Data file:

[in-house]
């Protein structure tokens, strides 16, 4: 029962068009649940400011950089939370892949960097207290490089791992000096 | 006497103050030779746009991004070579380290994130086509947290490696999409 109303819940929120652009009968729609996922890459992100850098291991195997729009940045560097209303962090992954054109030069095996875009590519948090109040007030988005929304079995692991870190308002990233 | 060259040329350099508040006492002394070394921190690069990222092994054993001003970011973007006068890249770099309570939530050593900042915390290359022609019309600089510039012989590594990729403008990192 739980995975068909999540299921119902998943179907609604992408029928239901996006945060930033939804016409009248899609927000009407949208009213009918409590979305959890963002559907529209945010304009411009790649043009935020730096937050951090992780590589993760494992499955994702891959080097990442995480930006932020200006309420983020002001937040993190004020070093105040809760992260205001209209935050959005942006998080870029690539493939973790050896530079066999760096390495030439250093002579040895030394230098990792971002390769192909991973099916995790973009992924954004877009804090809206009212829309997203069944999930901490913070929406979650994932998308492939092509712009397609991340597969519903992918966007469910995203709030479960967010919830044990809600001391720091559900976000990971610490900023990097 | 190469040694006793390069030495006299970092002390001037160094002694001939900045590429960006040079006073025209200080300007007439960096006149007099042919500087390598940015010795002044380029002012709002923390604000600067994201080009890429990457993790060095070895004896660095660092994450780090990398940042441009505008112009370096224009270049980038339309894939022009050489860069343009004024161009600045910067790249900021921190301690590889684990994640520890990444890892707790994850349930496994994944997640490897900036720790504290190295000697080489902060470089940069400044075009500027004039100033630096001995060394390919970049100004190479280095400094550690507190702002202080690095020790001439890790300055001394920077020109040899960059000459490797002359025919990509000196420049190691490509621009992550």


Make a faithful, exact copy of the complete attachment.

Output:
[in-house]
């Protein structure tokens, strides 16, 4: 029962068009649940400011950089939370892949960097207290490089791992000096 | 006497103050030779746009991004070579380290994130086509947290490696999409 109303819940929120652009009968729609996922890459992100850098291991195997729009940045560097209303962090992954054109030069095996875009590519948090109040007030988005929304079995692991870190308002990233 | 060259040329350099508040006492002394070394921190690069990222092994054993001003970011973007006068890249770099309570939530050593900042915390290359022609019309600089510039012989590594990729403008990192 739980995975068909999540299921119902998943179907609604992408029928239901996006945060930033939804016409009248899609927000009407949208009213009918409590979305959890963002559907529209945010304009411009790649043009935020730096937050951090992780590589993760494992499955994702891959080097990442995480930006932020200006309420983020002001937040993190004020070093105040809760992260205001209209935050959005942006998080870029690539493939973790050896530079066999760096390495030439250093002579040895030394230098990792971002390769192909991973099916995790973009992924954004877009804090809206009212829309997203069944999930901490913070929406979650994932998308492939092509712009397609991340597969519903992918966007469910995203709030479960967010919830044990809600001391720091559900976000990971610490900023990097 | 190469040694006793390069030495006299970092002390001037160094002694001939900045590429960006040079006073025209200080300007007439960096006149007099042919500087390598940015010795002044380029002012709002923390604000600067994201080009890429990457993790060095070895004896660095660092994450780090990398940042441009505008112009370096224009270049980038339309894939022009050489860069343009004024161009600045910067790249900021921190301690590889684990994640520890990444890892707790994850349930496994994944997640490897900036720790504290190295000697080489902060470089940069400044075009500027004039100033630096001995060394390919970049100004190479280095400094550690507190702002202080690095020790001439890790300055001394920077020109040899960059000459490797002359025919990509000196420049190691490509621009992550």